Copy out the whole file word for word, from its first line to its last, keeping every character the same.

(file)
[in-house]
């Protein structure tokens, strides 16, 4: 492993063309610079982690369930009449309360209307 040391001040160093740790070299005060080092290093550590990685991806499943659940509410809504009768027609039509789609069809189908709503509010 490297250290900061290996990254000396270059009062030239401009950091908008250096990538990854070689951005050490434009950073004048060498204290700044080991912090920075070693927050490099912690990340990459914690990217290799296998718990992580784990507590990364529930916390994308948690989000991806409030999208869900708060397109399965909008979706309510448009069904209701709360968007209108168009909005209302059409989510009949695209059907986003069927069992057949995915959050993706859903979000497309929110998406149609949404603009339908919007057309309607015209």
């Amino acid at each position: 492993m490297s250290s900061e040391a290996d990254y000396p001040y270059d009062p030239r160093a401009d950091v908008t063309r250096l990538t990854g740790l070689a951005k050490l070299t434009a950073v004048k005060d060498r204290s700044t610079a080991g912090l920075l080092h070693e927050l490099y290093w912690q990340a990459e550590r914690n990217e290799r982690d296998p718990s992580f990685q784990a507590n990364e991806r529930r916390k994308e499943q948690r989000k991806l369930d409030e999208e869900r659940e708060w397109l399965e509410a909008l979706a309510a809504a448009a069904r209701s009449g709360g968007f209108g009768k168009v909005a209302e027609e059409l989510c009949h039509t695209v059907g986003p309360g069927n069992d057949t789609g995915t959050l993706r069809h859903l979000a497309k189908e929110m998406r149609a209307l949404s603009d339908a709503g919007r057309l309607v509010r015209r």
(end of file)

[in-house]
């Protein structure tokens, strides 16, 4: 492993063309610079982690369930009449309360209307 040391001040160093740790070299005060080092290093550590990685991806499943659940509410809504009768027609039509789609069809189908709503509010 490297250290900061290996990254000396270059009062030239401009950091908008250096990538990854070689951005050490434009950073004048060498204290700044080991912090920075070693927050490099912690990340990459914690990217290799296998718990992580784990507590990364529930916390994308948690989000991806409030999208869900708060397109399965909008979706309510448009069904209701709360968007209108168009909005209302059409989510009949695209059907986003069927069992057949995915959050993706859903979000497309929110998406149609949404603009339908919007057309309607015209």
């Amino acid at each position: 492993m490297s250290s900061e040391a290996d990254y000396p001040y270059d009062p030239r160093a401009d950091v908008t063309r250096l990538t990854g740790l070689a951005k050490l070299t434009a950073v004048k005060d060498r204290s700044t610079a080991g912090l920075l080092h070693e927050l490099y290093w912690q990340a990459e550590r914690n990217e290799r982690d296998p718990s992580f990685q784990a507590n990364e991806r529930r916390k994308e499943q948690r989000k991806l369930d409030e999208e869900r659940e708060w397109l399965e509410a909008l979706a309510a809504a448009a069904r209701s009449g709360g968007f209108g009768k168009v909005a209302e027609e059409l989510c009949h039509t695209v059907g986003p309360g069927n069992d057949t789609g995915t959050l993706r069809h859903l979000a497309k189908e929110m998406r149609a209307l949404s603009d339908a709503g919007r057309l309607v509010r015209r």